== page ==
Kenny Bullock, the director of the town’s Parks and Recreation Department, said he had asked a member of Spell’s family to take down the signs before the parade started. He reportedly learned the signs were still on the float when he started to receive calls halfway through the parade.
“I believe we’ve got to make sure we’re sensitive to all people’s feelings,” Hope Mills Mayor Jackie Warner told The Fayetteville Observer.
Warner did not see the float during the July Fourth festivities because she was part of the parade. She later saw a photo of the float.
Spell’s parade permit application indicated that his entry in the parade would be an antique tractor pulling a trailer with signage advertising watermelons for sale in a nearby parking lot,according to local ABC affiliate WTVD.
Local officials are now considering changes to the registration process to try and avoid this type of incident in the future.
“I feel like, in my opinion, I feel like there’s a time and a place for everything,” Bullock said. “Was the parade the place? I don’t think so.”
Bullock noted that Spell has entered tractors in the town’s parades, including the Christmas one, for years.
Tennessee: Moccasin Bend Search Uncovers Key Civil War Trail
In 1803, it was a well-used Cherokee trail. Sixty years later, it was a major supply line for Union forces. Now, it is a road rediscovered. Archaeologist Lawrence Alexander stood knee-deep in a trench, spade in hand, gesturing to a thin layer of dark soil on Moccasin Bend.
“You can’t see the road anymore, but you can hear it,” Alexander said as he lightly scraped his spade over the 2-foot-tall cross-section of soil. There was only a smooth sound of soft clay until he hit the thin layer of 150-year-old gravel.
“That’s it, you hear it?” Alexander asked, scraping his trowel over the coarse rock.
This 40-foot-wide gravel bypass was a key to allowing Union forces to hold the city after being defeated at the Battle of Chickamauga, according to James Ogden, historian at Chicka-mauga and Chattanooga National Military Park.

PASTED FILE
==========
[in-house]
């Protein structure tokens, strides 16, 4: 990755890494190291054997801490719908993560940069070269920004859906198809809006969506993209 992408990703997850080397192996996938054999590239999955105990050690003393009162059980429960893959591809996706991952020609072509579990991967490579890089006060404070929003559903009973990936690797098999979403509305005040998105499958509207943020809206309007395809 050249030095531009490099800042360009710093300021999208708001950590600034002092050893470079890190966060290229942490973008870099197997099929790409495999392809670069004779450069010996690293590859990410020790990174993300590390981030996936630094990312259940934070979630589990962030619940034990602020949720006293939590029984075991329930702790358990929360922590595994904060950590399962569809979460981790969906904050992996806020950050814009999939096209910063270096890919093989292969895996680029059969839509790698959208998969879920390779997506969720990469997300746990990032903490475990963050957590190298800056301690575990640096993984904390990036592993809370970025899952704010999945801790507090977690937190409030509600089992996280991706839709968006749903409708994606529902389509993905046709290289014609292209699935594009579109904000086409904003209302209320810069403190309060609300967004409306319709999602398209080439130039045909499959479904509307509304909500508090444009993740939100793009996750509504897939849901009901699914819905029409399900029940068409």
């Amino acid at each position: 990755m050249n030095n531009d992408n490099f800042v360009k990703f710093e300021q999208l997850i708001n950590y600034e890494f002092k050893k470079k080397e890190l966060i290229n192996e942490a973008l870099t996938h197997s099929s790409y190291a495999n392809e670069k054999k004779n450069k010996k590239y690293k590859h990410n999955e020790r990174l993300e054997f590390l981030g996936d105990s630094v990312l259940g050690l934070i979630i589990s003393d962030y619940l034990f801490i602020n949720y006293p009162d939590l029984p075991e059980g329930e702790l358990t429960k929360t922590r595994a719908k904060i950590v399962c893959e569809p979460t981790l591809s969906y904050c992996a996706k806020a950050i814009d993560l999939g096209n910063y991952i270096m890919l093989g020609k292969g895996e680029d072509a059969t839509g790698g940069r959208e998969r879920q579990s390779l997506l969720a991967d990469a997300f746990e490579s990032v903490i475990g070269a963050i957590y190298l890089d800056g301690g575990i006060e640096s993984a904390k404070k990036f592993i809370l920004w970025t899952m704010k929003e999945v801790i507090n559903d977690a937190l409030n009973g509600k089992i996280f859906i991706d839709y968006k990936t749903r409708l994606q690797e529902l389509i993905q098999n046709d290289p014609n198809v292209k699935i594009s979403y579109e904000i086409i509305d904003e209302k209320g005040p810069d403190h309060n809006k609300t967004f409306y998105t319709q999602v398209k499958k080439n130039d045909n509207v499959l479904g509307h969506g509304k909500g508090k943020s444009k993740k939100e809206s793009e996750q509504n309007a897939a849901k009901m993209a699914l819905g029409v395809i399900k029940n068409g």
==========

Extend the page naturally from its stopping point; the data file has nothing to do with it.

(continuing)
“In the predawn hours of Oct. 27, 1863, about 8,000 union soldiers were lined up standing here waiting to cross the pontoon bridge [at Browns Ferry],” Ogden said.
The dig has uncovered mule shoes, a harness buckle and minie balls left by camping Union soldiers. It has also unearthed an older plank road beneath the gravel. Archaeologists can’t say exactly how old the plank road was, or who built it.
But 25 years before Union engineers improved the road, another group used it — going in the opposite direction. Cherokee and Creek Native Americans used this westward path to leave North Georgia and Chattanooga, the trek that became known as the Trail of Tears.
The Friends of Moccasin Bend had been looking for the road since 2003 after acquiring the land it sits on, a 98-acre piece of the National Park Service’s Moccasin Bend National Archeological District — which was once part of the 640-acre John Brown Cherokee Reservation.
But the real hunt began two years ago, when the group sought to build a preservation trail commemorating the two important events in which the trail played a role — the Civil War and the Trail of Tears.
The trail is scheduled to open Oct. 26 for the 175th anniversary of the Trail of Tears and the 150th for the Civil War, said Shelley Andrews, executive director of the Friends of Moccasin Bend.
“The purpose of putting in this trail,” said Andrews, “is so people can literally walk in the steps of history.”
The property is now overgrown, and drivers on Pineville Road pass it every day and likely have no idea a road ever existed there.
But the road that connected Browns Ferry to the old Federal Road beyond Lookout Mountain was a big deal in pre-1900 Chattanooga.
The road was on the “cracker line,” an important supply line to Union troops late in 1863. The route supplied about 30,000 Union soldiers in Chattanooga for at least the month of September 1863, running 500 six-mule wagons a day, Ogden said.
Without the road to the ferry, Ogden said Union soldiers — who were already eating shoe leather at the time — would likely have starved or been driven out of the city by Confederates. Instead, they fortified and drove Confederate troops off of Lookout Mountain.
The rest is history, Ogden said.
The main federal road to which the Moccasin Bend road connects starts near the Chattahoochee River, near Athens, Ga., and runs northwest to Ringgold, over the top of Lookout Mountain and on to Nashville.